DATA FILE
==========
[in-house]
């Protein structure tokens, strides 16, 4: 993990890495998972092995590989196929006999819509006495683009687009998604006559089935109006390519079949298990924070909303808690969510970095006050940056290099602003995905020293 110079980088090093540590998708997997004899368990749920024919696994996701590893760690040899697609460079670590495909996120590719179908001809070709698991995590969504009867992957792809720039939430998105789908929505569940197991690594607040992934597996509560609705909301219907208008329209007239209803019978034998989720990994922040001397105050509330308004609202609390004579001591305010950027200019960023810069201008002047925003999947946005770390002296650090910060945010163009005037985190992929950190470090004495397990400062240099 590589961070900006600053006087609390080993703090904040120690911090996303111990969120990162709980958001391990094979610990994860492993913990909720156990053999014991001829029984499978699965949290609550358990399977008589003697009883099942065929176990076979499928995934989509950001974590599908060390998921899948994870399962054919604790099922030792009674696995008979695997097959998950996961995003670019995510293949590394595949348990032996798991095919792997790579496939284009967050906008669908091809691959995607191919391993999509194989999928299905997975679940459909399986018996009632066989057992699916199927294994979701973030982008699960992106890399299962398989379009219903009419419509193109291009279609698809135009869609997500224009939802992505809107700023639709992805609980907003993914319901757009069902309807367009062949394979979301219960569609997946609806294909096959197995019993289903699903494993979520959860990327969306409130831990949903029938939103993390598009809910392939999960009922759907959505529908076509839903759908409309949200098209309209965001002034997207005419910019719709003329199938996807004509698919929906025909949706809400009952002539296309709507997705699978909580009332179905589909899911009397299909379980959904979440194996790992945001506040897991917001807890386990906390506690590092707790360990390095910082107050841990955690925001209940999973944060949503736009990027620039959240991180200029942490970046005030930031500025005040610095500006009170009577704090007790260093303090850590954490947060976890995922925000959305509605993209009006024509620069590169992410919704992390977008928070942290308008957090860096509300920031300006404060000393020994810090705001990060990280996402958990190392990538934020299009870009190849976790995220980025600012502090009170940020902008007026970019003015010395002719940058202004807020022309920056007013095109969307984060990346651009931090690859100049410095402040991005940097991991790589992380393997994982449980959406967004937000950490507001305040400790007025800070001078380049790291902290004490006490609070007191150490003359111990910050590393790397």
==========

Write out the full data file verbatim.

[in-house]
């Protein structure tokens, strides 16, 4: 993990890495998972092995590989196929006999819509006495683009687009998604006559089935109006390519079949298990924070909303808690969510970095006050940056290099602003995905020293 110079980088090093540590998708997997004899368990749920024919696994996701590893760690040899697609460079670590495909996120590719179908001809070709698991995590969504009867992957792809720039939430998105789908929505569940197991690594607040992934597996509560609705909301219907208008329209007239209803019978034998989720990994922040001397105050509330308004609202609390004579001591305010950027200019960023810069201008002047925003999947946005770390002296650090910060945010163009005037985190992929950190470090004495397990400062240099 590589961070900006600053006087609390080993703090904040120690911090996303111990969120990162709980958001391990094979610990994860492993913990909720156990053999014991001829029984499978699965949290609550358990399977008589003697009883099942065929176990076979499928995934989509950001974590599908060390998921899948994870399962054919604790099922030792009674696995008979695997097959998950996961995003670019995510293949590394595949348990032996798991095919792997790579496939284009967050906008669908091809691959995607191919391993999509194989999928299905997975679940459909399986018996009632066989057992699916199927294994979701973030982008699960992106890399299962398989379009219903009419419509193109291009279609698809135009869609997500224009939802992505809107700023639709992805609980907003993914319901757009069902309807367009062949394979979301219960569609997946609806294909096959197995019993289903699903494993979520959860990327969306409130831990949903029938939103993390598009809910392939999960009922759907959505529908076509839903759908409309949200098209309209965001002034997207005419910019719709003329199938996807004509698919929906025909949706809400009952002539296309709507997705699978909580009332179905589909899911009397299909379980959904979440194996790992945001506040897991917001807890386990906390506690590092707790360990390095910082107050841990955690925001209940999973944060949503736009990027620039959240991180200029942490970046005030930031500025005040610095500006009170009577704090007790260093303090850590954490947060976890995922925000959305509605993209009006024509620069590169992410919704992390977008928070942290308008957090860096509300920031300006404060000393020994810090705001990060990280996402958990190392990538934020299009870009190849976790995220980025600012502090009170940020902008007026970019003015010395002719940058202004807020022309920056007013095109969307984060990346651009931090690859100049410095402040991005940097991991790589992380393997994982449980959406967004937000950490507001305040400790007025800070001078380049790291902290004490006490609070007191150490003359111990910050590393790397």